This week Human Rights barrister Barbara Hewson called for the age of Consent to be lowered to 13 in response to the “persecution of old men” by the police involved in Operation Yewtree. Miss Hewson believes that men arrested in relation to sexual offences should be given special dispensation to be anonymous (unlike any other criminal offence) and that prosecutions should not be brought for older offences. Worse still Miss Hewson seems to mock and belittle victims of sexual abuse who have suffered anything less than a murder or a gang rape.
It is, in my view, precisely this type of attitude that has allowed predators such as Saville et al to continue unchecked with sections of society who in some cases have colluded with the abusers by bringing them into contact with young girls and boys or turning a “blind-eye” to abuse that was clearly being carried out.
The law of consent is there as a protective measure to make it clear that sex with a child – with or without “consent” is wrong and that those who violate this will be punished by the criminal law. The law recognises that girls under 16 often may not be able to give their full informed consent particularly when the other party is far older and perhaps in a position of power or authority. It is extremely rare for prosecutions to be brought against the 15 year old boyfriend who has sex with his 15 year old girlfriend. However if the “boyfriend” is 58 then that surely it is a vastly different matter? Some of the victims of the Rochdale sexual exploitation cases were 16 or older however most would agree that they were clearly abused by men who were usually much older and that the girls were targeted by them because they were vulnerable young people and seen by the perpetrators as easy prey that nobody cared about.
The law regarding sexual consent has been fixed at 16 since the 1800’s so it is hardly a new-fangled cultural attitude which suddenly, in 2013, finds sex with children abhorrent leaving hapless old entertainers caught wondering whatever happened to the good-old days when sex with children was the norm.
Many victims of abuse do not feel able to talk about their ordeal to anyone until long after it has stopped and therefore often allegations of abuse are historical however just because the perpetrator has psychologically damaged the victim to such an extent that it takes them years to find the courage to speak out should not mean that they get away with it. In addition to this victims of sexual abuse have often been let down by the police and the CPS in the past meaning that their complaints were not taken seriously – allegations about Saville were being made since the 1960’s however nothing was done.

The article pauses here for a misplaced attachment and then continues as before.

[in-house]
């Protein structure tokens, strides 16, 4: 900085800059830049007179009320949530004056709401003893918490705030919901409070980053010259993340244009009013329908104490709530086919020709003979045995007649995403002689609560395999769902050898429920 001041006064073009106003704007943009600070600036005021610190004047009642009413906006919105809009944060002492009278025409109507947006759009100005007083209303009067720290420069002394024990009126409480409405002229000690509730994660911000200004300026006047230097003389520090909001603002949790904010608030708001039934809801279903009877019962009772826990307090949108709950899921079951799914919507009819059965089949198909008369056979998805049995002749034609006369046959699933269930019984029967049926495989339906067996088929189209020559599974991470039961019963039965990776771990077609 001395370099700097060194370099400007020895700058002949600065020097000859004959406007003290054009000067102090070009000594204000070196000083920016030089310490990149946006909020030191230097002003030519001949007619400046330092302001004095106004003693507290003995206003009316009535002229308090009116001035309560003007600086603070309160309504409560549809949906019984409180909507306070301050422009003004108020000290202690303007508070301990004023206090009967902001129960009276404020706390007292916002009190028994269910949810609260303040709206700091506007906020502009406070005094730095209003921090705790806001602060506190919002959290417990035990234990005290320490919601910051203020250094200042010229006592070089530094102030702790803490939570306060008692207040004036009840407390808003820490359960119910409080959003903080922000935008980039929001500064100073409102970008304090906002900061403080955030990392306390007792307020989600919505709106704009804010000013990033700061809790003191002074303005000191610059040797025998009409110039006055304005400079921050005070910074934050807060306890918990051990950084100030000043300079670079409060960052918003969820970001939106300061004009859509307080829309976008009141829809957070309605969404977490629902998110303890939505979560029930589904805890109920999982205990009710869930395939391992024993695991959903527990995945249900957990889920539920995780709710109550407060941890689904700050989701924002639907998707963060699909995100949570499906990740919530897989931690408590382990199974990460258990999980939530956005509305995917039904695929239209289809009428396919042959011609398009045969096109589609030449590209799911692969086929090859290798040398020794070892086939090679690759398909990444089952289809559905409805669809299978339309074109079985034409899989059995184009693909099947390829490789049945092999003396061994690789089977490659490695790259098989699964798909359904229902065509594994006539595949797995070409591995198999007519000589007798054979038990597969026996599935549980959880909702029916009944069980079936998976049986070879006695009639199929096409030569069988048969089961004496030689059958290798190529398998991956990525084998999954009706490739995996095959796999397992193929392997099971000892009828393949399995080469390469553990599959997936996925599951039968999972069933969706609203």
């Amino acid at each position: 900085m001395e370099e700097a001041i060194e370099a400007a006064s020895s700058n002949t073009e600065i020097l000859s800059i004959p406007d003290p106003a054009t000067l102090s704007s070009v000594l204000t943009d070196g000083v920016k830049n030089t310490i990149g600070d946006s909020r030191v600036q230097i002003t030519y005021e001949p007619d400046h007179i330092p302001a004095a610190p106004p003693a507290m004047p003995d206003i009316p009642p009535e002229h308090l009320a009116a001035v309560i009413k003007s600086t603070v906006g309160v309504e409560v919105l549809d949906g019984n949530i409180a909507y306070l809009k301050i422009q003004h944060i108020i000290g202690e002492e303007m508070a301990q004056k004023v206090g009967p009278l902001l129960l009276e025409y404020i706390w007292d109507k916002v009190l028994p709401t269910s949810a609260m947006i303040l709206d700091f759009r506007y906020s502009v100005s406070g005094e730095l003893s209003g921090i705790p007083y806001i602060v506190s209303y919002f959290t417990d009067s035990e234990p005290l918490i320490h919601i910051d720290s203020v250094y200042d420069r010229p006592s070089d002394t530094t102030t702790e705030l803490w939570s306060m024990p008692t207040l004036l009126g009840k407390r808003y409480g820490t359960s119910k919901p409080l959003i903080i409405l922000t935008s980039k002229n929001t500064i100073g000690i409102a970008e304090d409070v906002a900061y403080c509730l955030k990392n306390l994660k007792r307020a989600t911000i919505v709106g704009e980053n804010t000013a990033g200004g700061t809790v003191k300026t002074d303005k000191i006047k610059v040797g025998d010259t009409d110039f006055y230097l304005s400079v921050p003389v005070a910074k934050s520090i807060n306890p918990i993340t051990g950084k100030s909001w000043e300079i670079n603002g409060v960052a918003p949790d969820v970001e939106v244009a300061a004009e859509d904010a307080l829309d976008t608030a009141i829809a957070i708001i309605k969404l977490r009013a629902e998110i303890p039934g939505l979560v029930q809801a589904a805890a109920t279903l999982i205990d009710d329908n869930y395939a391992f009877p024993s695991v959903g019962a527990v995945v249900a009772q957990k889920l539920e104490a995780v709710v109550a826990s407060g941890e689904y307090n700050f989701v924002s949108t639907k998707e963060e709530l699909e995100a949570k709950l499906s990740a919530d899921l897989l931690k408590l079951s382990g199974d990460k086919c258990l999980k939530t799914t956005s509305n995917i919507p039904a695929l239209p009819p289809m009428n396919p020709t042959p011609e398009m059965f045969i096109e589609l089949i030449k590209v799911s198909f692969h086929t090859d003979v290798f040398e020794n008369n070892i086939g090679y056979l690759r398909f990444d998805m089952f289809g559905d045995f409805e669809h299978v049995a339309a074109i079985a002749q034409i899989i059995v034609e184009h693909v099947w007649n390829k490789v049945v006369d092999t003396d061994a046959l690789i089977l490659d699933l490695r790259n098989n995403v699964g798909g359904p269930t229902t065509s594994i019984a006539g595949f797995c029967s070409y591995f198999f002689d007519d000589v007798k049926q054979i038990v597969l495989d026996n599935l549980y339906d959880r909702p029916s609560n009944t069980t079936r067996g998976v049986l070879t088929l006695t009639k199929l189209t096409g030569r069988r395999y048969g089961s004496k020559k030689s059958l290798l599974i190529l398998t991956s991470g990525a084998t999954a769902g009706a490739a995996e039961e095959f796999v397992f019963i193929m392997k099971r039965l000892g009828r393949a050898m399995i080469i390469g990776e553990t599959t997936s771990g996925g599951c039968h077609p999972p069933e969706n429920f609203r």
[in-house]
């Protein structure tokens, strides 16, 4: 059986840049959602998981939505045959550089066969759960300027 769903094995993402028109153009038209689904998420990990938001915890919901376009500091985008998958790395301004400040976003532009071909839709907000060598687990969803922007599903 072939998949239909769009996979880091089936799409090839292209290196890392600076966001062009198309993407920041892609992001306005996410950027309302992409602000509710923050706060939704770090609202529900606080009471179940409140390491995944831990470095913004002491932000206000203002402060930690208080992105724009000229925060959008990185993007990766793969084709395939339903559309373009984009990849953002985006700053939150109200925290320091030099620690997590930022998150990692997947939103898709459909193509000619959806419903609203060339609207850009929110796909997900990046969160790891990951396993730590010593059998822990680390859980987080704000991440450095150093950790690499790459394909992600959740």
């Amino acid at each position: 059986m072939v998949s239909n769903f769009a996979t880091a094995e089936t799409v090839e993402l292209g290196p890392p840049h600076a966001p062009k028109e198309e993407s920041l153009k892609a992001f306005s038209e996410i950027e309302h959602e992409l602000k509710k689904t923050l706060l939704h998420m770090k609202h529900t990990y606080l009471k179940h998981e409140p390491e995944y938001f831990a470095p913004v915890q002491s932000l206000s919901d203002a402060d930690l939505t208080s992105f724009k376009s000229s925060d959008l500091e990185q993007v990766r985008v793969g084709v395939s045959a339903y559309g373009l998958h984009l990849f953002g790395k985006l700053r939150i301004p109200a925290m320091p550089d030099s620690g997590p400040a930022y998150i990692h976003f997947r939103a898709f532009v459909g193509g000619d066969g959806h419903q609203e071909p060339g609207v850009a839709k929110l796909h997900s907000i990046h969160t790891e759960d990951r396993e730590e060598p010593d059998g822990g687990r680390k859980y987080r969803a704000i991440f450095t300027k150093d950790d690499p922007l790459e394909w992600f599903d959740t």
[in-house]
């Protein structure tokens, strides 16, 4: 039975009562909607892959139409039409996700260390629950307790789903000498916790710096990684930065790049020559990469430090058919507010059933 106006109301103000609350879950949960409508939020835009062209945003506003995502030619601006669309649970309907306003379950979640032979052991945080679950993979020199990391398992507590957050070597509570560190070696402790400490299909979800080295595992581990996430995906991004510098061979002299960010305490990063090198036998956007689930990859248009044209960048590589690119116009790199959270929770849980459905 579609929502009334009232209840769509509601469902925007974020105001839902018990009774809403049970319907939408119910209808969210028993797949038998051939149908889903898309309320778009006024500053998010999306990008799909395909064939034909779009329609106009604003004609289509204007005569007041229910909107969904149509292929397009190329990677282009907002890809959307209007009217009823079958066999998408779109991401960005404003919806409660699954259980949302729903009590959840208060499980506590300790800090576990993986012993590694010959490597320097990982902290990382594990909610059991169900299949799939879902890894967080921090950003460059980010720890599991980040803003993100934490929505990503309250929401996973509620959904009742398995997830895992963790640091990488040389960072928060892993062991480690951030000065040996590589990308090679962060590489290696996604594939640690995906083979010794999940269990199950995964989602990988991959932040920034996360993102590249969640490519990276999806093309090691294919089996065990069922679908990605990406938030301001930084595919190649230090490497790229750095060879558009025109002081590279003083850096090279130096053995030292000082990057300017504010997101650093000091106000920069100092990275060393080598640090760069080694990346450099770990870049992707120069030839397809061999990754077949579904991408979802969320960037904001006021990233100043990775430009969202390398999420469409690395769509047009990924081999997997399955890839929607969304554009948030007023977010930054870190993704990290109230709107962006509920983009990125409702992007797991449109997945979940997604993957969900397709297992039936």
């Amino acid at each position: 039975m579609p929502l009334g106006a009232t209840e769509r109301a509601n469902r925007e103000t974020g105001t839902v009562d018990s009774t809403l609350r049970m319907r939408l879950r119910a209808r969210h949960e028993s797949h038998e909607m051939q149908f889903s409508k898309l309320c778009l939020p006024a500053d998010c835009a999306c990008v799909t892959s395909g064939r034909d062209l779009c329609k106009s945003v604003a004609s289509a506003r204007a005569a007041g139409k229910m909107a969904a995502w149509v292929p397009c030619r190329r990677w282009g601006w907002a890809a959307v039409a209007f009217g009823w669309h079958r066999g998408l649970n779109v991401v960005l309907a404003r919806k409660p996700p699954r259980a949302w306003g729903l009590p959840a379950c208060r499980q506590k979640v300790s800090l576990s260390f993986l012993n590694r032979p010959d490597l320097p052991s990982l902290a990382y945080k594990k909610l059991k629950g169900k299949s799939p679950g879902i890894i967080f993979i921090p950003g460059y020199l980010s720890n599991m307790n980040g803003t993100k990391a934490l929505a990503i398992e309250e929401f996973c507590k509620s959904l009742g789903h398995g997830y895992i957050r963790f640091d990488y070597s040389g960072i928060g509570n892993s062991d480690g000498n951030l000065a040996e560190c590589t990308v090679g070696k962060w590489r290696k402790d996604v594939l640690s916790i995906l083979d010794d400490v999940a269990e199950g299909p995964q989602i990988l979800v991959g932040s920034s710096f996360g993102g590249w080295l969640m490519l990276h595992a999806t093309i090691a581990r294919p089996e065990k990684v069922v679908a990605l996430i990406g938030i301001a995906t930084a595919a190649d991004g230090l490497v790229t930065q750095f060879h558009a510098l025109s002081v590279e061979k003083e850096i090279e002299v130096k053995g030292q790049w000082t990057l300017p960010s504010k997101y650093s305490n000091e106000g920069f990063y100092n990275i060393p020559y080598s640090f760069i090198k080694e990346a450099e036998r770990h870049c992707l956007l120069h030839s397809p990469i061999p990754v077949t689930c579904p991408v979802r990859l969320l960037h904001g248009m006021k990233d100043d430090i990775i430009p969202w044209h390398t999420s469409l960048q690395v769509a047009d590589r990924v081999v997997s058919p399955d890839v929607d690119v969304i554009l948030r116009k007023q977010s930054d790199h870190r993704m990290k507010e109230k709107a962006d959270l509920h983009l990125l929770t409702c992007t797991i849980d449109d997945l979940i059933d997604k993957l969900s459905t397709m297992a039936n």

If Saville and Hall had not been named by the police it is unlikely that they would have been able to obtain the evidence required. It was said that the accounts of many unrelated children and young people were so similar that evidentially the case against them was very strong. If alleged perpetrators were not named then many victims would not come forward as it is only when they realise that they will not be a lone voice and that it is being taken seriously, that they feel able to speak out.
Crimes such as sexual abuse and domestic abuse are well known to be perpetrated by serial offenders making it more likely than many other crimes that there will be more than one victim. For these reasons it is essential that the current system of naming the alleged perpetrator is retained whilst maintaining the belief of innocent until proven guilty.
Hewson’s argument that children should simply brush off sexual abuse that does not meet the severity of rape and murder is insulting to victims of abuse and fails to realise the devastating effects of sexual abuse on victims. To describe the acts of Saville and Hall as “low level misdemeanours” is highly derogatory and fallacious. The youngest of Saville’s victims is said to have been only 9 and it was said by the enquiry that the offences also included the rape of a 13 year old.
This bizarre protection of paedophiles suggests once again that the victims were to blame, that the majority of allegations of sexual abuse are false or that actually sexual abuse isn’t that bad really and young girls should just get used to it and quit complaining.
Keir Starmer the head of the CPS recently made clear that false allegations of sexual abuse are very rare however sexual assaults continue to be treated as fantasy by some – a view which allows abusers to get away with it.
Miss Hewson offers no real explanation as to why she believes that the age of consent should be lowered to 13 other than to prevent perpetrators from being prosecuted – however she does highlight that the law regarding the age of consent was enacted in the 1800’s when girls didn’t reach puberty until 15 whereas now it is 10 years old, does this mean that the age of consent should be lowered to 10? Or that once a girl reached puberty she is “fair game” whatever her emotional maturity?
The justice system has been working over the years to improve the way it deals with victims of sexual abuse and domestic violence and the views expressed by Miss Hewson are thankfully not those of the majority of professionals working within it. Victims need to feel able to come forward and speak about these issues and should be able to expect that they will not be met with the prejudice that was rife in the past and fortunately now is the exception.
It is a heinous that adults and particularly children are ever sexually abused and this is compounded tenfold if the allegations are not dealt with adequately. Successful prosecutions should result in justice for the complainant, punishment of the perpetrator and potential futures victims being protected.